The central character is Chagall's daughter, Ida, the only child of his marriage to his beloved Bella. Ida often served as his model and later as his artist's representative. After Bella's death, she took over the role as his wife in many ways, catering to his every need, keeping the artist's compulsively narcissistic inflated yet fragile ego intact, serving as his hostess at salons, and basically controlling all areas of his life but his art. She chose his his homes and housekeepers, knowing they would become his lovers -- and then becoming jealous and passive aggressively undermining them when they did.
It was Ida who got Marc and Bella out of France as Jews were being rounded up and sent to concentration camps in World War II. And, it was Ida and first husband, Michael Rapaport Gordey, were responsible for getting a significant portion of his art out of the country during the war as well, as they barely escaped themselves. Beautiful, intelligent, bold and assertive, her dedication to her father destroyed her first marriage and very nearly did the same to her second.
Ida and Marc are cut from the same cloth and are fascinating and really quite unlikable characters, although not without their redeeming characteristics. In Marc's case, it was his art; in Ida's, her determination. I found the best drawn and most interesting to be her first husband, Michael, and Virginia, the woman who became his housekeeper, then lover, after Bella's death. Both were used by the Chagalls -- and underestimated and underappreciated.
This is a bio-fiction I would recommend. It's long. It was worth it.
(There is more about Chagall's art in one of this year's "Paris In July" posts. This is an annual blogging event focusing on the art, literature, film and more of France.)
An Elderly Lady Must Never Be Crossed by Helene Tursten
It's not really a detective story, although there is a murder. More than one, to be specific. Oh, the police make a few appearances, but we know from page one that they don't catch the killer, no matter which murder it is.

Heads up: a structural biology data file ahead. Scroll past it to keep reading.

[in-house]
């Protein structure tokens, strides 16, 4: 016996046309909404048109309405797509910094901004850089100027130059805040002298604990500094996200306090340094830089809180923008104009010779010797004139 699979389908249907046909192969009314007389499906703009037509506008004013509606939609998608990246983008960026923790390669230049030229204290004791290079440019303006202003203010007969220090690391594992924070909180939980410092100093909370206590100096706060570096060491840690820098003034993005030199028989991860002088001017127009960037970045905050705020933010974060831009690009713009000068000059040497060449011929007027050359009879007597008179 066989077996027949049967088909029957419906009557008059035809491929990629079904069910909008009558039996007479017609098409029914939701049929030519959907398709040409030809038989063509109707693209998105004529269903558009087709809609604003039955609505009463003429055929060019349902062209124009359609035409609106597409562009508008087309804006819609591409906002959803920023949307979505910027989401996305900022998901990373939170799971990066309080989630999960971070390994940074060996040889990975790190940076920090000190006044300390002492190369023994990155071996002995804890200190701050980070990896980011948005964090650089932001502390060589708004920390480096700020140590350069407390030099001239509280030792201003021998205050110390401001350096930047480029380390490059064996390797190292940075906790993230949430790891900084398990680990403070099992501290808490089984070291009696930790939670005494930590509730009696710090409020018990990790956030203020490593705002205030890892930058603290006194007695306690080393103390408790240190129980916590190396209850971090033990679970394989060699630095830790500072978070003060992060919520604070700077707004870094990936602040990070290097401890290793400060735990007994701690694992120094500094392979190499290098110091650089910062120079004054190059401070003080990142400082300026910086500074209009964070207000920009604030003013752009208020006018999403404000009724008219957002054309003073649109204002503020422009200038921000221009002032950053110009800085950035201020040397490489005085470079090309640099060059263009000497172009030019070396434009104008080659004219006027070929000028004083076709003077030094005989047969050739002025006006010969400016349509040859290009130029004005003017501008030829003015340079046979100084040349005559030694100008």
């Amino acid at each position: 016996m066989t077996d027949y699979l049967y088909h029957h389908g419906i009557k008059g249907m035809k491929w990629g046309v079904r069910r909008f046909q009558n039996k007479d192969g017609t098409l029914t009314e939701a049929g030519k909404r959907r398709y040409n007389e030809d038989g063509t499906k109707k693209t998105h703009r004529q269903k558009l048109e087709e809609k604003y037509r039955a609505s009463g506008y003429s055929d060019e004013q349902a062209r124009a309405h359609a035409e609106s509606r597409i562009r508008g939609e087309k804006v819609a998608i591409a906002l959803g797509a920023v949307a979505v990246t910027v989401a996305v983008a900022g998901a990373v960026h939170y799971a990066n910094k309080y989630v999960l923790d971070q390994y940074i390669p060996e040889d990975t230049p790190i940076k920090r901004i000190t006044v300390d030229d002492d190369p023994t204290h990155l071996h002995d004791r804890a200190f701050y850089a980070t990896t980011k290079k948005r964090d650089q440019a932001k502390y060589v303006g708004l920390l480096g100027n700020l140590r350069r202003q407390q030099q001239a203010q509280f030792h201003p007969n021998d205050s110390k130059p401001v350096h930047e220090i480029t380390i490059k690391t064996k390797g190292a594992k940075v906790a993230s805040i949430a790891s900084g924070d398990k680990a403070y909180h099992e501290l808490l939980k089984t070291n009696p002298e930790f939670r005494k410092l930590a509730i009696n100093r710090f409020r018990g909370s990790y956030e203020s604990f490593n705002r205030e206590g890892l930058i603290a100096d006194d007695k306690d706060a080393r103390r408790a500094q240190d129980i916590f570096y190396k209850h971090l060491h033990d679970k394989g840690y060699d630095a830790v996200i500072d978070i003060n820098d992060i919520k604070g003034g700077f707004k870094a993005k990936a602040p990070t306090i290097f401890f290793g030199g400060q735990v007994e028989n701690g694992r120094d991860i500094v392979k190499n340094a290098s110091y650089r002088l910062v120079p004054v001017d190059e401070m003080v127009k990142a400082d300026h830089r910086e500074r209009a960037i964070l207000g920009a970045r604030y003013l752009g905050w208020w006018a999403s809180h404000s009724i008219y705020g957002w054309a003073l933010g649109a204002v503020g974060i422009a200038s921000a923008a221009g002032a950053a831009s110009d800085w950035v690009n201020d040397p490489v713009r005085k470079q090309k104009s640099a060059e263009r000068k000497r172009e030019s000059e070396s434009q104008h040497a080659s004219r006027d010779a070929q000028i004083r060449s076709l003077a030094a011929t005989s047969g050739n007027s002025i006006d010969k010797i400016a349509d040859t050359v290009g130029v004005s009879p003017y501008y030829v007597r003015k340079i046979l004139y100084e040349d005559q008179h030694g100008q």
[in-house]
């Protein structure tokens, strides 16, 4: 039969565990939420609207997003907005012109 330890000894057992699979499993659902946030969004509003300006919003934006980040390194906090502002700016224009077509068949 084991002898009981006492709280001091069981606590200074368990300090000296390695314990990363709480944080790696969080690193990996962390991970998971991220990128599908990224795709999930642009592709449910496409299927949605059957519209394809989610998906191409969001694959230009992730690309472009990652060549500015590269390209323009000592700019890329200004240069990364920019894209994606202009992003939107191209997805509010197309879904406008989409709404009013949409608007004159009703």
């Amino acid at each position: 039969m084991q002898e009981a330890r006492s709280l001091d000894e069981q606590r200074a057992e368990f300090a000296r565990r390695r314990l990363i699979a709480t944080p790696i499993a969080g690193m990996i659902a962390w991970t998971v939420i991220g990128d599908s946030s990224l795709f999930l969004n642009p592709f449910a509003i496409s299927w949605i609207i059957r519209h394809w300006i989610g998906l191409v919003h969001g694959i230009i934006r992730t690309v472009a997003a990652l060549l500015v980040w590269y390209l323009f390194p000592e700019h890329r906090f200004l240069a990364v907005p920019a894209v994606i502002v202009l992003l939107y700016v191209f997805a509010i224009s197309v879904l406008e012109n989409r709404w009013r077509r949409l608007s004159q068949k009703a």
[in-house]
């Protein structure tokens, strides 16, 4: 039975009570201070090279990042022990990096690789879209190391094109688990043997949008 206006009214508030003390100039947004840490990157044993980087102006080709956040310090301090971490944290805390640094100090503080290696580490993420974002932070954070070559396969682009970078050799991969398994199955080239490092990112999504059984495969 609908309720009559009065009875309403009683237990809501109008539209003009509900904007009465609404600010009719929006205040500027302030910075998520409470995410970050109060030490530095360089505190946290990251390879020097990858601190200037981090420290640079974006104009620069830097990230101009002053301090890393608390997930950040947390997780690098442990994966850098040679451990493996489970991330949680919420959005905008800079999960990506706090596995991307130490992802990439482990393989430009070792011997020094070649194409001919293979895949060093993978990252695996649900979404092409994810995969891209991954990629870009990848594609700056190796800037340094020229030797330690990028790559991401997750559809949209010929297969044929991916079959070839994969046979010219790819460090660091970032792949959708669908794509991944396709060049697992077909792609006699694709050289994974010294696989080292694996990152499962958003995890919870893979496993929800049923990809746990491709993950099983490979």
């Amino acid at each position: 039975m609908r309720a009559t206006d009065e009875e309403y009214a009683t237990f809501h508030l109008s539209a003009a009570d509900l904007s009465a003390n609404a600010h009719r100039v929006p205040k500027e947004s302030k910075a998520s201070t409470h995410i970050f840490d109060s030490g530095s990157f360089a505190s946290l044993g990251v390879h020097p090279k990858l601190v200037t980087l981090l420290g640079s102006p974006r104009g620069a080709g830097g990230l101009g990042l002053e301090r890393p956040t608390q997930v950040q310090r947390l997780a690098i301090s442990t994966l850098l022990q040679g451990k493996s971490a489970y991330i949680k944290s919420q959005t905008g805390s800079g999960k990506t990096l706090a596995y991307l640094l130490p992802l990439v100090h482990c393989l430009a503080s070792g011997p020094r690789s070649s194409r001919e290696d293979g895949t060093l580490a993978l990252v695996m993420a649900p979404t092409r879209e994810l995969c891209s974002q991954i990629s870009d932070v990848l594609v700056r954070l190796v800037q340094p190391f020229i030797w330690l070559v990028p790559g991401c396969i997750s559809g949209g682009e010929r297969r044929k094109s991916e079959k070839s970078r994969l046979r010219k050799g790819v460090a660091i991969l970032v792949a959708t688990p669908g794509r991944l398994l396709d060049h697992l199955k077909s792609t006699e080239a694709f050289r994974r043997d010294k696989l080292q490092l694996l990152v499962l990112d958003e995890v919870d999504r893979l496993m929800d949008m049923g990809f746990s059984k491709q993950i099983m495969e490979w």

So, what is so darned delightful about "An Elderly Lady Must Never Be Crossed"? The elderly lady, of course! In this delightful Swedish not-so-mysterious crime book, the protagonist, Maud, is eighty-nine. By and large, she is a defender of justice -- as she sees it. So, when two boys are picking on her mentally challenged sister, she was simply giving them a little of their own back. And when her temporary teaching job was cut back due to the return of the regular teacher, well -- that just wasn't fair!
Maud operates by her own principles -- a wonderful and dear friend (perhaps a little too dear and meddling at times), but with fine intentions. And even the most righteous of readers might find themselves rooting for her!
Friends of author Tursten would do well to treat her well and justly. She has a few tricks up her sleeve and they're pretty darned close to undetectable!
"In the Garden of Beasts" by Erik Larson
Erik Larson makes history fascinating. History is fascinating in general, but it takes the right storyteller to bring it to life and Larson again does not disappoint. "In the Garden of Beasts" he follows the brief ambassadorial career of William Dodd, Ambassador to Germany for several years, beginning in 1933, primarily through his experience as well as that of his 18 year-old daughter, Martha.
Dodd is not the typical ambassador. He resolves to live and entertain within his salary, much to the chagrin of the many others in the State Department who find the former college professor dull, academic and not nearly so flashy as they felt an ambassador should be. But he was Roosevelt's pick to deal with the early days of Nazi Germany. In the years Dodd was ambassador, Hindenberg was still alive and president of Germany but Adolf Hitler was his second in command and the Nazi party was building its reputation, beating those who did not return the "Heil Hitler" salute, persecuting Jews and gearing up its military and armaments for war.
Dodd is, by nature, a pacifist, and for a period of time believes that all will be well. He sees his job as protecting Americans in Germany (in particular Jews who are receiving much of the brutal treatment and beatings as the German Jews, despite rules that they be exempt from such things as returning the "Heil Hitler" salute.) But as more terrors become evident, Dodd finds himself battling the diplomats at home who think he is making far too big a deal of the situation in Germany and Roosevelt, who both believes him but also faces an electorate that wants to remain isolationist.
Meanwhile, his young, adventurous and beautiful daughter, Martha, is exploring her new life and freedom in Berlin, making intimate acquaintance of Nazi officials and Soviet diplomats, reveling in parties and a slightly decadent lifestyle.
Larson does his research well and any quotes are "conversations" as reported in Dodd's and Martha's diaries or memoirs, along with a host of other official documents. To make the history as alive as he does is indeed a gift and when it comes to writing history he does it well. Heavy reading, but it moves quickly. Happily recommended.